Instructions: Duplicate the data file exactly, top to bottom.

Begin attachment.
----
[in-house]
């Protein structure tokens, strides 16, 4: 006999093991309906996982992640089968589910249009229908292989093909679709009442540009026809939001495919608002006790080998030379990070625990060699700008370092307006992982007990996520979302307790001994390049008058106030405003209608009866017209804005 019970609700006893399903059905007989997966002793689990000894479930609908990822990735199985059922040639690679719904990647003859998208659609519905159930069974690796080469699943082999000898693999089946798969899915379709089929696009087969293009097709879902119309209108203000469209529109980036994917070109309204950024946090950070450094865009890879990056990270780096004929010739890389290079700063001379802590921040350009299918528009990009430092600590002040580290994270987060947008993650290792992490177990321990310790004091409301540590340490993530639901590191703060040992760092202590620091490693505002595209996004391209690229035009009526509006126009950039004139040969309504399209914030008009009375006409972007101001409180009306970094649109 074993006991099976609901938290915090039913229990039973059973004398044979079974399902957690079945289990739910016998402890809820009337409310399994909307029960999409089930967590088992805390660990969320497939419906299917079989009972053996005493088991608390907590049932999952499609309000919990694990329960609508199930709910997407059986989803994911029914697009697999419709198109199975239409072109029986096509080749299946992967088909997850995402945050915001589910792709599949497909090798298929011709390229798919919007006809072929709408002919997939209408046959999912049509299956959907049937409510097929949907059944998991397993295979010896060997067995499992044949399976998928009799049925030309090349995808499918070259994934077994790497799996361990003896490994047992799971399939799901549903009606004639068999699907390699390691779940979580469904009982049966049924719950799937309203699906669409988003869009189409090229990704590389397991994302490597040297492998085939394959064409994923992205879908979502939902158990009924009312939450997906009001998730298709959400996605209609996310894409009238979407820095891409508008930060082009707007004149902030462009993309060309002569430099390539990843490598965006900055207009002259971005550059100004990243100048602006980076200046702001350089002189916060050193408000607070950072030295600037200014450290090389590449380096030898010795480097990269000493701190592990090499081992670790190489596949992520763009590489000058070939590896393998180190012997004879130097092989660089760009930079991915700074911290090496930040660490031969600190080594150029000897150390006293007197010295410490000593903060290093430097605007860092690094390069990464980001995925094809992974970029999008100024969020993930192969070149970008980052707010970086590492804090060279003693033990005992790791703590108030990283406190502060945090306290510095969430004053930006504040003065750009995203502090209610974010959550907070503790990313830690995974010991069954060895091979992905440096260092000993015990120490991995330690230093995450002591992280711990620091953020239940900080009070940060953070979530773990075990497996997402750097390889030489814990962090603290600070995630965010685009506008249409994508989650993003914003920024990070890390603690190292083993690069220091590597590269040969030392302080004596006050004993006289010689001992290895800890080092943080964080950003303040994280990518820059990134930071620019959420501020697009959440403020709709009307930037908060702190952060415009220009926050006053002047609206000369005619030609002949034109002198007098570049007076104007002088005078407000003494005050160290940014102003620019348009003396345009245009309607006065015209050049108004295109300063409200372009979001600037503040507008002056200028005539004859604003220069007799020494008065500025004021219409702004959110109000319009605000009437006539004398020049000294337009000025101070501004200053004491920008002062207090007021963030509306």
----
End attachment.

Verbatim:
[in-house]
């Protein structure tokens, strides 16, 4: 006999093991309906996982992640089968589910249009229908292989093909679709009442540009026809939001495919608002006790080998030379990070625990060699700008370092307006992982007990996520979302307790001994390049008058106030405003209608009866017209804005 019970609700006893399903059905007989997966002793689990000894479930609908990822990735199985059922040639690679719904990647003859998208659609519905159930069974690796080469699943082999000898693999089946798969899915379709089929696009087969293009097709879902119309209108203000469209529109980036994917070109309204950024946090950070450094865009890879990056990270780096004929010739890389290079700063001379802590921040350009299918528009990009430092600590002040580290994270987060947008993650290792992490177990321990310790004091409301540590340490993530639901590191703060040992760092202590620091490693505002595209996004391209690229035009009526509006126009950039004139040969309504399209914030008009009375006409972007101001409180009306970094649109 074993006991099976609901938290915090039913229990039973059973004398044979079974399902957690079945289990739910016998402890809820009337409310399994909307029960999409089930967590088992805390660990969320497939419906299917079989009972053996005493088991608390907590049932999952499609309000919990694990329960609508199930709910997407059986989803994911029914697009697999419709198109199975239409072109029986096509080749299946992967088909997850995402945050915001589910792709599949497909090798298929011709390229798919919007006809072929709408002919997939209408046959999912049509299956959907049937409510097929949907059944998991397993295979010896060997067995499992044949399976998928009799049925030309090349995808499918070259994934077994790497799996361990003896490994047992799971399939799901549903009606004639068999699907390699390691779940979580469904009982049966049924719950799937309203699906669409988003869009189409090229990704590389397991994302490597040297492998085939394959064409994923992205879908979502939902158990009924009312939450997906009001998730298709959400996605209609996310894409009238979407820095891409508008930060082009707007004149902030462009993309060309002569430099390539990843490598965006900055207009002259971005550059100004990243100048602006980076200046702001350089002189916060050193408000607070950072030295600037200014450290090389590449380096030898010795480097990269000493701190592990090499081992670790190489596949992520763009590489000058070939590896393998180190012997004879130097092989660089760009930079991915700074911290090496930040660490031969600190080594150029000897150390006293007197010295410490000593903060290093430097605007860092690094390069990464980001995925094809992974970029999008100024969020993930192969070149970008980052707010970086590492804090060279003693033990005992790791703590108030990283406190502060945090306290510095969430004053930006504040003065750009995203502090209610974010959550907070503790990313830690995974010991069954060895091979992905440096260092000993015990120490991995330690230093995450002591992280711990620091953020239940900080009070940060953070979530773990075990497996997402750097390889030489814990962090603290600070995630965010685009506008249409994508989650993003914003920024990070890390603690190292083993690069220091590597590269040969030392302080004596006050004993006289010689001992290895800890080092943080964080950003303040994280990518820059990134930071620019959420501020697009959440403020709709009307930037908060702190952060415009220009926050006053002047609206000369005619030609002949034109002198007098570049007076104007002088005078407000003494005050160290940014102003620019348009003396345009245009309607006065015209050049108004295109300063409200372009979001600037503040507008002056200028005539004859604003220069007799020494008065500025004021219409702004959110109000319009605000009437006539004398020049000294337009000025101070501004200053004491920008002062207090007021963030509306």